Learning a new language script

Hangul (한글) is the official script in Korea. Although it looks really complicated, it’s not so difficult to learn. My university book for Korean classes said it’s the 12th widely used language in the world and ahead of Italian and French (sounds unbelievable, I know).

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King Sejong who invented Hangul

Hangul was invented in 1443 by King Sejong, the fourth monarch during the Joseon Dynasty. The new language script should help ordinary people easier to write and read. Because before Hangul, Korean was written in Chinese characters. One says a wise man could learn Hangul in one day, a stupid man could learn it in ten days. I have Korean classes twice a week, so I learned Hangul in seven days ;). The modern Hangul has 24 letters and 27 digraphs. But also if you don’t speak the Korean language, especially Seoul has many English speaking people who will try to help you and the metro signs and the station announcements are also in English.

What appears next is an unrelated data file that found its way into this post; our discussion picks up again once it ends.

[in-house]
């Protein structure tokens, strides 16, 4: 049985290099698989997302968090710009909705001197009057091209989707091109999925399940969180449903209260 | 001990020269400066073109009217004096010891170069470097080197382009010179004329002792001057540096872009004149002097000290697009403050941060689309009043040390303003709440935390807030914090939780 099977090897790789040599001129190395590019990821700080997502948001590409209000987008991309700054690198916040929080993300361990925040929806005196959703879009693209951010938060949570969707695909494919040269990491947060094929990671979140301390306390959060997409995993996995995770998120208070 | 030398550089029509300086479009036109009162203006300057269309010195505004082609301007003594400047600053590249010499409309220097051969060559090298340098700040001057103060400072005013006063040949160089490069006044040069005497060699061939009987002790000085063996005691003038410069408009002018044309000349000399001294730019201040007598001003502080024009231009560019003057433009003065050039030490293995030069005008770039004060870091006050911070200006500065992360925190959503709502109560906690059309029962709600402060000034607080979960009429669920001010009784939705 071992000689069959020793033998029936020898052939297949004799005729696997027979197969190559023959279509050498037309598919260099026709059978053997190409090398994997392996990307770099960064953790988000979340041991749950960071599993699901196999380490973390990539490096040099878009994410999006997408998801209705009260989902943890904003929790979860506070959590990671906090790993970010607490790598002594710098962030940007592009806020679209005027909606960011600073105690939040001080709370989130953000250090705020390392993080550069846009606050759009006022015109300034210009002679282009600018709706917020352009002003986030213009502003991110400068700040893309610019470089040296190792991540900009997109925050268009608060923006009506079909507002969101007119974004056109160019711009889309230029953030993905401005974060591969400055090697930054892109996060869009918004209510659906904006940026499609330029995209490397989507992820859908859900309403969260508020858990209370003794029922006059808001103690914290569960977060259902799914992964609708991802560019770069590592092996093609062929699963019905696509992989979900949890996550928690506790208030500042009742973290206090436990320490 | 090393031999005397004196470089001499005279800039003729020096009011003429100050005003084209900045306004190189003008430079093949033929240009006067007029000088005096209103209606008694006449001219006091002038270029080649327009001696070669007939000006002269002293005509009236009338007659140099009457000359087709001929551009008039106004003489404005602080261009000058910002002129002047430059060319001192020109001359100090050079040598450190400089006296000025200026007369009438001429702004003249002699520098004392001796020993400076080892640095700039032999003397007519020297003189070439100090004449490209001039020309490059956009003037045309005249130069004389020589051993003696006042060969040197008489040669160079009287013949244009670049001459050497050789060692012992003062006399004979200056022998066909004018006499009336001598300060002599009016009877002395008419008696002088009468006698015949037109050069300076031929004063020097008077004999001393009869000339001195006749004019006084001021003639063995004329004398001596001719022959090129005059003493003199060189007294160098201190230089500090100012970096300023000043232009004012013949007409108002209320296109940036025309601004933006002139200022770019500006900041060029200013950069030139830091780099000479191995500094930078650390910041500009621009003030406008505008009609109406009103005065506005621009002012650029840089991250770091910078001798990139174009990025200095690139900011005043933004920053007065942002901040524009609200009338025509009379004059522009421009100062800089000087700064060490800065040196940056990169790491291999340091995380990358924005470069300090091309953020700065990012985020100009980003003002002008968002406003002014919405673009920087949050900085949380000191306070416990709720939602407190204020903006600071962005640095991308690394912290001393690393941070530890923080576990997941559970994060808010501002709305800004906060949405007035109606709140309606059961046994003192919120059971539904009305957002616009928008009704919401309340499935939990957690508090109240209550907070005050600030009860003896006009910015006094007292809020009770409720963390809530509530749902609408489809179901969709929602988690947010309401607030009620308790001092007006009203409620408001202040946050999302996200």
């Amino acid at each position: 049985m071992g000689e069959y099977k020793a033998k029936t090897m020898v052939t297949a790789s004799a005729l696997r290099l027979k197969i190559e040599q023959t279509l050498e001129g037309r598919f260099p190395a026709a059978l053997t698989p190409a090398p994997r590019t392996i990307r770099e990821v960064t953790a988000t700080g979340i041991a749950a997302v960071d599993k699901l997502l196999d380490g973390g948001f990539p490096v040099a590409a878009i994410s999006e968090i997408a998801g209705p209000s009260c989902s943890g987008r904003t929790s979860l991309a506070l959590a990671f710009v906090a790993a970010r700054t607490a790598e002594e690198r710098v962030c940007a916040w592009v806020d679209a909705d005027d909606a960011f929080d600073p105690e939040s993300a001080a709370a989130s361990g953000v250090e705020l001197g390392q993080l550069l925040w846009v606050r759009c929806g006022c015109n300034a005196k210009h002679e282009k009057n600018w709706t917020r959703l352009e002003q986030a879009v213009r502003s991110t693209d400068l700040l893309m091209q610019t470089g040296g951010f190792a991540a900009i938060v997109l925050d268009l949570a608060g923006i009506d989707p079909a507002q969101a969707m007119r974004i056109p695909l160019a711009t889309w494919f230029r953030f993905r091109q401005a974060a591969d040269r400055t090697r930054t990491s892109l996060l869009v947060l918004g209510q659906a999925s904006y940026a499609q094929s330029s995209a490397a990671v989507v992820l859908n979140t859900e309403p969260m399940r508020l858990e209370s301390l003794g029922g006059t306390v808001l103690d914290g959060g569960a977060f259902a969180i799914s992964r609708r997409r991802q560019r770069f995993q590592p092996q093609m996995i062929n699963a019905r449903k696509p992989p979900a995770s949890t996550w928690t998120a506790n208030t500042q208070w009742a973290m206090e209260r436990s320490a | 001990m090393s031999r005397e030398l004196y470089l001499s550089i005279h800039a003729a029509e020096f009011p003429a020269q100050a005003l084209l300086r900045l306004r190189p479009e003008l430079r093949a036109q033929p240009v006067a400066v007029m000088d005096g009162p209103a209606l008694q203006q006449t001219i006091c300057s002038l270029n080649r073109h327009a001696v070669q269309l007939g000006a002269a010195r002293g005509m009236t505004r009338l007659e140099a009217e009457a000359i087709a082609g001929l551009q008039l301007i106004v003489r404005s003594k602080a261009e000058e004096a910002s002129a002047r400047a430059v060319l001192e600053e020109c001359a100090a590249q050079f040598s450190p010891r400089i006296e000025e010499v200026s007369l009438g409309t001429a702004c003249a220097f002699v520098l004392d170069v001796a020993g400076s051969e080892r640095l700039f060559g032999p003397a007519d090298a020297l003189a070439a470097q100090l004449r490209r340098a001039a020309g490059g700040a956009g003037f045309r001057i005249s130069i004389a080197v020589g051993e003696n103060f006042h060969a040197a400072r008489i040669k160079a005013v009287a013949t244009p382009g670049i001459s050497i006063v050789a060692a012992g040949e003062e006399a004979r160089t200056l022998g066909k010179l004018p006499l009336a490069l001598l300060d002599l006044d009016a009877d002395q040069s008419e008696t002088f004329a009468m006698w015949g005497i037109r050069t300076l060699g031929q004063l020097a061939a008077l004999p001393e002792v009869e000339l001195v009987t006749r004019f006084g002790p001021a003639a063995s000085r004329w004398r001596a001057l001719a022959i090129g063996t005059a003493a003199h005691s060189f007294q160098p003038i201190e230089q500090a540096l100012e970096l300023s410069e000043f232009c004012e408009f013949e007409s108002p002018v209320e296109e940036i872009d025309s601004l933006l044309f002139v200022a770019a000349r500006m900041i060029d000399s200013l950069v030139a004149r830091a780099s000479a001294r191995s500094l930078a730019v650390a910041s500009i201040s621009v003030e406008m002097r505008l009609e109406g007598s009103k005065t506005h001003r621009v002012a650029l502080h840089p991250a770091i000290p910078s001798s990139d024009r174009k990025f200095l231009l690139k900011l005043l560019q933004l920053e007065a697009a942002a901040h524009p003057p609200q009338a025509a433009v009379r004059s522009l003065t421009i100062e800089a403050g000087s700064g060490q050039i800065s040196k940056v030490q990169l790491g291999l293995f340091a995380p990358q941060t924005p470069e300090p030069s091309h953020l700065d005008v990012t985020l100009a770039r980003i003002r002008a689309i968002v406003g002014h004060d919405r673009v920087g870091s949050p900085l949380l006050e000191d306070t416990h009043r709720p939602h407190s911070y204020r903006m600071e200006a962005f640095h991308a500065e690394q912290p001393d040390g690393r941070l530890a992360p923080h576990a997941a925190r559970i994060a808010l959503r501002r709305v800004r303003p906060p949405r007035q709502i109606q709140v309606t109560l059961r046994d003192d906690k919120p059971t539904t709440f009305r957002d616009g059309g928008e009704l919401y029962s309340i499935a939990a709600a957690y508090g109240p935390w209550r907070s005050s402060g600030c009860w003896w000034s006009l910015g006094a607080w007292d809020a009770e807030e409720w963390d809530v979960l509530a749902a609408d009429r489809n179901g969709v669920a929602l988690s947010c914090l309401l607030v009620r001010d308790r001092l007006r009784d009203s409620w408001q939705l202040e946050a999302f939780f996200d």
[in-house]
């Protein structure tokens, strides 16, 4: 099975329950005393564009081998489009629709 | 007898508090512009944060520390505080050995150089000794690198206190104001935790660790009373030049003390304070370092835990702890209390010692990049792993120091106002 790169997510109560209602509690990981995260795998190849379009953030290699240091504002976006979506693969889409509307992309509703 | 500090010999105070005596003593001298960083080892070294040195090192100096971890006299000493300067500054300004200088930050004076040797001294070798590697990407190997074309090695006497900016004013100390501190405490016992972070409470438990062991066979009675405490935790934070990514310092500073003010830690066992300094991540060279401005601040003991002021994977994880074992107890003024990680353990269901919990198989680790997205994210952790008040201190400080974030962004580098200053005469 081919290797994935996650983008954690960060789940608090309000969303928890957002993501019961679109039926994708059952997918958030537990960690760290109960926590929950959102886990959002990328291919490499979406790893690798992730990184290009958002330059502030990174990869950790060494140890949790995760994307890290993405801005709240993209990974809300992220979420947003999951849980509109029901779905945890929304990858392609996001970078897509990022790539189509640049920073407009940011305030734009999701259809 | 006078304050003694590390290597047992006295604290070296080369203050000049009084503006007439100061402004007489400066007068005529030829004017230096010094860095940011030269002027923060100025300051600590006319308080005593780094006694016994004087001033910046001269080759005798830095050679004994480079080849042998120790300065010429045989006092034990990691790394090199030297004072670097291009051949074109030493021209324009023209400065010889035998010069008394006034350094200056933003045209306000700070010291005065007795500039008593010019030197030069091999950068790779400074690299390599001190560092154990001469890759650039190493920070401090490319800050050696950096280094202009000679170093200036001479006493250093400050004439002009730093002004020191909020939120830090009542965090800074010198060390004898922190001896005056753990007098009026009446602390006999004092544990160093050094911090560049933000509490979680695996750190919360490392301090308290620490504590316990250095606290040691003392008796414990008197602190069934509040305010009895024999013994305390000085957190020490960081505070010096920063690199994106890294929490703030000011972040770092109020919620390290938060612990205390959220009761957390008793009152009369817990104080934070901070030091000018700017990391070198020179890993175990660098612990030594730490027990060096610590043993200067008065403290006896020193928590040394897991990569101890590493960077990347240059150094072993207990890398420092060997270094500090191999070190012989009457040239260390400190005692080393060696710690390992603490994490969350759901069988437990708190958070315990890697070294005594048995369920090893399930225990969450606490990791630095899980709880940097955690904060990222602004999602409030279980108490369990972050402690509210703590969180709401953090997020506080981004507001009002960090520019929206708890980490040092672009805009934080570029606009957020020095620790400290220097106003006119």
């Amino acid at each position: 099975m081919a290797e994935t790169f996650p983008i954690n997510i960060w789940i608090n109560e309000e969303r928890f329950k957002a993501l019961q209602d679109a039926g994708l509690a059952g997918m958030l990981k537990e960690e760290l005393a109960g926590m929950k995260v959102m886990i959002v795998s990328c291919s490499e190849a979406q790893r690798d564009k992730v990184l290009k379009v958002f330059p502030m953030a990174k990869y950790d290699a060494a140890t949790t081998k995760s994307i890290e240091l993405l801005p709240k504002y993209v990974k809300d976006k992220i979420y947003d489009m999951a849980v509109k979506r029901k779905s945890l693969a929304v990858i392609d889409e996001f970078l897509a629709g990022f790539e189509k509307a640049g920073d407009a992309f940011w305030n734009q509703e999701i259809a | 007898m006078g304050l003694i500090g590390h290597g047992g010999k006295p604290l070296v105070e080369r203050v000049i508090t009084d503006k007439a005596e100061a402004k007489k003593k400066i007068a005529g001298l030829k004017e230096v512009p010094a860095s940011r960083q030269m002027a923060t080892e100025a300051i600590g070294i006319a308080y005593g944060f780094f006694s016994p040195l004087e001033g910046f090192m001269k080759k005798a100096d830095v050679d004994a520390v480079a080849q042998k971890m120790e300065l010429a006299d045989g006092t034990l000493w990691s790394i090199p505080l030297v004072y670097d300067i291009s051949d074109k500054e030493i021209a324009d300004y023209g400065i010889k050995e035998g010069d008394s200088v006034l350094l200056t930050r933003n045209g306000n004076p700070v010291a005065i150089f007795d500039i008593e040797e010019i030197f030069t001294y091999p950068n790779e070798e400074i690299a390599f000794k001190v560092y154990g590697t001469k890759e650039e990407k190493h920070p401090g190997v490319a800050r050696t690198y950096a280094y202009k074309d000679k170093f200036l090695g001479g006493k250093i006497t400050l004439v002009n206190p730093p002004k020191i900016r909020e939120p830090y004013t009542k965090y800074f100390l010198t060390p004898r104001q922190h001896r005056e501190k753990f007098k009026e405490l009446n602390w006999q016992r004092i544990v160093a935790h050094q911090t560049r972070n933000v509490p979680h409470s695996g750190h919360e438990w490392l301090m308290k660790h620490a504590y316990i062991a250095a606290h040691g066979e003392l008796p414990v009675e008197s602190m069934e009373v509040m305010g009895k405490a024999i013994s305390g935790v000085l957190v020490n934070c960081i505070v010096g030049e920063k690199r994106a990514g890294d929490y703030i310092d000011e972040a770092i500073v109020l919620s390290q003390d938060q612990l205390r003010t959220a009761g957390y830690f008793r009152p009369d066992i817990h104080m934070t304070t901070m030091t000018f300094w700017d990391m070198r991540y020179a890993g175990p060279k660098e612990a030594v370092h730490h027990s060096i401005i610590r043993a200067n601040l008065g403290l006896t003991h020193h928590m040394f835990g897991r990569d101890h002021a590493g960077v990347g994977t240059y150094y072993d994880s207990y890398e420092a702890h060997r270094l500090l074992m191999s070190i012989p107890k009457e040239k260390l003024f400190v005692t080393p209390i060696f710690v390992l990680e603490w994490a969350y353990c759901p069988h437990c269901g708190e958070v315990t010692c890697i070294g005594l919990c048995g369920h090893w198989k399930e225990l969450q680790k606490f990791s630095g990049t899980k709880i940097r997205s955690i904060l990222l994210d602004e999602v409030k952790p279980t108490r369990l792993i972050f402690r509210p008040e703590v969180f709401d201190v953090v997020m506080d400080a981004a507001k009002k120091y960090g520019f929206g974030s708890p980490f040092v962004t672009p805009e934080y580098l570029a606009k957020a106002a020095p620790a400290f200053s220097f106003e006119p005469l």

The view from my university to the city
On EWHA Campus
 
 
 
 
 
At the Han River (Hangang)
We got 41 flyers for ordering food at the Han River.
 
 
 
 
 
 
 
 
 
 
The City Tour Bus of Seoul
 
Soju is the most popular alcohol in Korea, one bottle of it is even cheaper than a can of beer.
 
 
The pavilion at the Namsan Tower
 
 
An underground museum explains the story of King Sejong and Admiral Yi Sunshin. This statue shows the Admiral.
In the underground museum
 
Cultural Day in Korea